Since October 1999, malaria began to increase in Venezuela, as shown by data corresponding to the epidemiological week No. 40, that includes from days 3 to 9 of that month. The disaster of December found the disease in a process of increase, implying a greater risk for the populations of the affected states where malaria is present.

Accordingly, cases reported during the week after the disaster (epidemiological week No. 51) were 628, figure that represents 100 cases more with respect to the previous week. The states in epidemic situation are Amazonas, Anzoategui, Portuguesaa, and Zulia. Among the states affected by the disaster, Sucre is in alarm of high risk for Malaria.

Cases of malaria increased starting in the week 40 (in October) and the majority of the states affected by the floods are at malarious risk. The state Sucre (red above) currently is that of higher risk in the area of emergency.


In the case of dengue, Venezuela entered in a state of epidemic in the third week of December. The most affected states are Anzoategui, Carabobo, Falcon, Merida, and Zulia. All of them, except for Merida, were affected by the floods. From 19 to 25 December (epidemiological week N°51) a total of 26,277 cases accumulated, of which 2,615 correspond to dengue hemorrhagic fever. Fifteen of them 15 died, which represents a case-fatality rate of 0.5%.

The cumulative incidence in 1999 shows an epidemic situation in the states Barinas, Falcon, Nueva Esparta, Portuguesa, Sucre, and Zulia. Four of them were affected by the disaster.

Dengue is currently affecting all the Venezuelan states. Those which report greater number of cases are Zulia, Falcón, and Federal District.


Cholera, reintroduced in Venezuela in 1996, increased during 1999 and, upon the floods of December, the authorities are in alert for the risk that the disease represents. The greatest problem is located in Sucre and in Miranda, states affected by the disaster and that are in a cholera epidemic situation.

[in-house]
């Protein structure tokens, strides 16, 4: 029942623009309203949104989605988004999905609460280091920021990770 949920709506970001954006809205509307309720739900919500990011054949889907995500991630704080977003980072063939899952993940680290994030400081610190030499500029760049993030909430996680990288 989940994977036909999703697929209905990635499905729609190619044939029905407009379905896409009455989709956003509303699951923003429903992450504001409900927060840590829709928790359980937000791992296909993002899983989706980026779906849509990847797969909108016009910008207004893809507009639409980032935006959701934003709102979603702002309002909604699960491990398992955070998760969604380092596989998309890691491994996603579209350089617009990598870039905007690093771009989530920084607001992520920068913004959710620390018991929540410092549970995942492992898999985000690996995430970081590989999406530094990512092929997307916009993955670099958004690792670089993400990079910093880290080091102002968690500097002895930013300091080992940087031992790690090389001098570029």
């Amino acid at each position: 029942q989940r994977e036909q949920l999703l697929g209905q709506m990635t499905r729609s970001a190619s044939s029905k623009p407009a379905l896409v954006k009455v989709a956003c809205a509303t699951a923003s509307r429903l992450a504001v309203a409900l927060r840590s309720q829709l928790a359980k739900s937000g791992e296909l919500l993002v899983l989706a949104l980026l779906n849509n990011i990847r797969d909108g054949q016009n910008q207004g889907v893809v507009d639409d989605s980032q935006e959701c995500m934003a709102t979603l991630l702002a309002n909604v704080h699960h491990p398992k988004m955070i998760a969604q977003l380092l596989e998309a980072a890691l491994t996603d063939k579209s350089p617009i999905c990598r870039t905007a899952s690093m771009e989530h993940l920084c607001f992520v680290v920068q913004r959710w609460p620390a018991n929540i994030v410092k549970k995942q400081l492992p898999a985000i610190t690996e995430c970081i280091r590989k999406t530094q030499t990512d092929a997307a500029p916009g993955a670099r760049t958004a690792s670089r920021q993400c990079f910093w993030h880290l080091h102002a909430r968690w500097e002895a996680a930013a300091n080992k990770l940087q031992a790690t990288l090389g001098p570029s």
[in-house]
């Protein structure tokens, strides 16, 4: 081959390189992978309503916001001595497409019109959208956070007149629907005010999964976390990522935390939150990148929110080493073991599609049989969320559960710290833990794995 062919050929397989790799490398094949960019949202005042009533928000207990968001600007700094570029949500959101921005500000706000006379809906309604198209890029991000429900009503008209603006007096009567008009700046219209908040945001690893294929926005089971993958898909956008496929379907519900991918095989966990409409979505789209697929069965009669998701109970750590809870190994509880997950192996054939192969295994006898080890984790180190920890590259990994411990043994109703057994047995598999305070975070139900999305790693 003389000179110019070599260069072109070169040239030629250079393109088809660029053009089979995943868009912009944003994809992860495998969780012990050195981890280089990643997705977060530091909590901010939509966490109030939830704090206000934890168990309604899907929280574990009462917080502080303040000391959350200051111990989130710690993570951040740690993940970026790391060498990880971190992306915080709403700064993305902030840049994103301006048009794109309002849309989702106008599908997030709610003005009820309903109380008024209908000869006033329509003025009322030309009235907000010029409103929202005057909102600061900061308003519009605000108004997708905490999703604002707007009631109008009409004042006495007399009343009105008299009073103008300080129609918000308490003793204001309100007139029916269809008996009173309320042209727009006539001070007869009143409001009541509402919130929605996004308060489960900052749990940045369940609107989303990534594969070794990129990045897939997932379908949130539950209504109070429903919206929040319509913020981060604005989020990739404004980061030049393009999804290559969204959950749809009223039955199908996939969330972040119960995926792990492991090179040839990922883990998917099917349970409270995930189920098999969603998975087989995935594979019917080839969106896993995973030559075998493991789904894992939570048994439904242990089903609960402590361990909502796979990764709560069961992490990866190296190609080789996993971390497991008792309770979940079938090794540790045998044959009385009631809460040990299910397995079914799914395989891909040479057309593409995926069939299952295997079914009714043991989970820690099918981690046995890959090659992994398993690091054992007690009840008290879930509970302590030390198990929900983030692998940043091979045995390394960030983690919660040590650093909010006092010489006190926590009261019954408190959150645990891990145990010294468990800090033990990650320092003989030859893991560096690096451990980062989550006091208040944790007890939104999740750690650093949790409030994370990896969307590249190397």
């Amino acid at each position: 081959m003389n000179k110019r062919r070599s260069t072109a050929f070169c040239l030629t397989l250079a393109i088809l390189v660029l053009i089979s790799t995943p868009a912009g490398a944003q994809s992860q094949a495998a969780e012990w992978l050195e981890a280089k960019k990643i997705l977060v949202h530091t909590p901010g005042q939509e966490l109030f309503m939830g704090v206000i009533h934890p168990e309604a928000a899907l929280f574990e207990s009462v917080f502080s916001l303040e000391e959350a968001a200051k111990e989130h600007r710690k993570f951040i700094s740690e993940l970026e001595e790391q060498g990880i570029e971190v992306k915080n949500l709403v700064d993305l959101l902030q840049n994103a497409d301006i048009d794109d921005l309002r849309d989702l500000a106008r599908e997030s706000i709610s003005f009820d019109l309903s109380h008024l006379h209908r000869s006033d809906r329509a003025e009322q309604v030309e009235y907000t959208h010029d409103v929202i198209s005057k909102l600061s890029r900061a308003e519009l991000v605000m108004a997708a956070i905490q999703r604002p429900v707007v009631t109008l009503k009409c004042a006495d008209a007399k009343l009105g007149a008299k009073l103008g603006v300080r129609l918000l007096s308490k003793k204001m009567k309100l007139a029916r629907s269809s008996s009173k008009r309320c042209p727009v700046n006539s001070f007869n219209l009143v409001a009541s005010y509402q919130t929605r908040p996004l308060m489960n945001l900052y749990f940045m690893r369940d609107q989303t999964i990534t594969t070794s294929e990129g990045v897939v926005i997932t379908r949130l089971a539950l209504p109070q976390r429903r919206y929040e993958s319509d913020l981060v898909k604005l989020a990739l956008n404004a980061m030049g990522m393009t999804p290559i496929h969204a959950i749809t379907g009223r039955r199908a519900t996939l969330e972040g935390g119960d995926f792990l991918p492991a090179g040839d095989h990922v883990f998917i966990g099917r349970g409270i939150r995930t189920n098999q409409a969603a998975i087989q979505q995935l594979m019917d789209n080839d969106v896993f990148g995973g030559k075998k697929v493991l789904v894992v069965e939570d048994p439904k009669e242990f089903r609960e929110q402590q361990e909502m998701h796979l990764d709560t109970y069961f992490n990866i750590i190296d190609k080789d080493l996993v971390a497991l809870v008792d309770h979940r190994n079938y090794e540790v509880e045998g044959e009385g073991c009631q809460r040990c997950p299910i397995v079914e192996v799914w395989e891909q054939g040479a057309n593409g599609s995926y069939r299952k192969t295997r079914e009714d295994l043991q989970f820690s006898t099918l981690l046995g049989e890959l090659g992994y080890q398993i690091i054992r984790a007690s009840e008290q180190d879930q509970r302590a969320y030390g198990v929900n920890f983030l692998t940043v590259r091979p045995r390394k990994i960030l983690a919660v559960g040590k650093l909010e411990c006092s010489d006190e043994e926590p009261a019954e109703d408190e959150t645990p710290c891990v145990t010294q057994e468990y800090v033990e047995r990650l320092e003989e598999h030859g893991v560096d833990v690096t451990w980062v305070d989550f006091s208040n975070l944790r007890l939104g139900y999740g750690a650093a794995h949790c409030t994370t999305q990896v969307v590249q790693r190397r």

A total of 13 new cases were reported in Sucre in the last week of December (week epidemiological No. 52), totalling 237 cases during the year. The State of Anzoategui reported a laboratory-confirmed case. Measures to control of the focus were carried out, remaining pending the serological classification. The cumulative total in the five states of the country where the disease is present reached 376 cases, figure that represents 63 cases more than in the same period of 1998.

Because Cholera is a disease subject to immediate report, up-to-date data are available as of 31 December.

TOTAL 1998
Delta Amacuro
237 (*)
Nueva Esparta

Source: Ministry of Health and Social Development

(*) Accumulated number was corrected Actions carried out

The PAHO Representative Office in Venezuela, in coordination with the Office of the Director of Epidemiology, is supporting and participating in the development of the Health Situation Room for the Disaster in the Ministry of Health and Social Development. In the same way, PAHO is already collaborating in Zulia and Falcon and shortly in the states Vargas and Miranda.

Advisory and supervision visits have been carried out to the state of Sucre, after the case reporting of cholera, and to support the plan of action and requirements of the health team in the state of Miranda; both states were affected by the floods.

In the states Vargas and Miranda, the most affected by the tragedy, plans of local action for surveillance and disease and environmental risks are being supported.

The Ministry of Health and Social Development, with the support of PAHO-WHO, has programmed a national meeting with several of its Directorates and the regional health directors for 5 and 6 January. The objective is to coordinate actions in light of the national emergency.

Urgent needs of the country

  • Strengthen epidemiological surveillance in the affected states and at local level.
  • Stregthen epidemiological surveillance in the shelters.
  • Creation of health situation rooms in the affected states.